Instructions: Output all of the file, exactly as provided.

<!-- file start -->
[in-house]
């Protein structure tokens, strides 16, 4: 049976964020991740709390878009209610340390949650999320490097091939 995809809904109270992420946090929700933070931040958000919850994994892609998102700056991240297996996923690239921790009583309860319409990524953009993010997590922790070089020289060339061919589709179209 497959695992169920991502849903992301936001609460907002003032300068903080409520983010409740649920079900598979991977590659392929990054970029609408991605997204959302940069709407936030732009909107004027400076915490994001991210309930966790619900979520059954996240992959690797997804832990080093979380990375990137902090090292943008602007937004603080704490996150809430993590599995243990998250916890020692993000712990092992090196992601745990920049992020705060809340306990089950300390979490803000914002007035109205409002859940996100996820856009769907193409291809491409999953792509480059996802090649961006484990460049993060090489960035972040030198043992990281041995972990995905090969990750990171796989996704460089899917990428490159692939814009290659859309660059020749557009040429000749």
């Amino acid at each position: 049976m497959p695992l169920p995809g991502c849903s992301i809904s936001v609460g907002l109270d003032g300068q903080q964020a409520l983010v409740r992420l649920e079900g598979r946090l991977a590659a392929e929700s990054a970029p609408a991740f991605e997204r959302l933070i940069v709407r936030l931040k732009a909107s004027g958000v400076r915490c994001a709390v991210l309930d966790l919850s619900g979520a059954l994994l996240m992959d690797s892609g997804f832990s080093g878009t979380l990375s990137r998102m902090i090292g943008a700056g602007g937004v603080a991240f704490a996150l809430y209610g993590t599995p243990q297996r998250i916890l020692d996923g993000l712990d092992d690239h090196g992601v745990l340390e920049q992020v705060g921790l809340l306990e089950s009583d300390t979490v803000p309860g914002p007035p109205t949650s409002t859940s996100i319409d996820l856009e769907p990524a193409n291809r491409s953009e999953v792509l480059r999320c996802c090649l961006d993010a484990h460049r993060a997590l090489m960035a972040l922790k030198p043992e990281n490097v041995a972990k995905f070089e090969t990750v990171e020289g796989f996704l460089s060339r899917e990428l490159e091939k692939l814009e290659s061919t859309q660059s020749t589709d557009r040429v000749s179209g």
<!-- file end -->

[in-house]
């Protein structure tokens, strides 16, 4: 049976964020991740709390878009209610340390949650999320490097091939 995809809904109270992420946090929700933070931040958000919850994994892609998102700056991240297996996923690239921790009583309860319409990524953009993010997590922790070089020289060339061919589709179209 497959695992169920991502849903992301936001609460907002003032300068903080409520983010409740649920079900598979991977590659392929990054970029609408991605997204959302940069709407936030732009909107004027400076915490994001991210309930966790619900979520059954996240992959690797997804832990080093979380990375990137902090090292943008602007937004603080704490996150809430993590599995243990998250916890020692993000712990092992090196992601745990920049992020705060809340306990089950300390979490803000914002007035109205409002859940996100996820856009769907193409291809491409999953792509480059996802090649961006484990460049993060090489960035972040030198043992990281041995972990995905090969990750990171796989996704460089899917990428490159692939814009290659859309660059020749557009040429000749």
């Amino acid at each position: 049976m497959p695992l169920p995809g991502c849903s992301i809904s936001v609460g907002l109270d003032g300068q903080q964020a409520l983010v409740r992420l649920e079900g598979r946090l991977a590659a392929e929700s990054a970029p609408a991740f991605e997204r959302l933070i940069v709407r936030l931040k732009a909107s004027g958000v400076r915490c994001a709390v991210l309930d966790l919850s619900g979520a059954l994994l996240m992959d690797s892609g997804f832990s080093g878009t979380l990375s990137r998102m902090i090292g943008a700056g602007g937004v603080a991240f704490a996150l809430y209610g993590t599995p243990q297996r998250i916890l020692d996923g993000l712990d092992d690239h090196g992601v745990l340390e920049q992020v705060g921790l809340l306990e089950s009583d300390t979490v803000p309860g914002p007035p109205t949650s409002t859940s996100i319409d996820l856009e769907p990524a193409n291809r491409s953009e999953v792509l480059r999320c996802c090649l961006d993010a484990h460049r993060a997590l090489m960035a972040l922790k030198p043992e990281n490097v041995a972990k995905f070089e090969t990750v990171e020289g796989f996704l460089s060339r899917e990428l490159e091939k692939l814009e290659s061919t859309q660059s020749t589709d557009r040429v000749s179209g």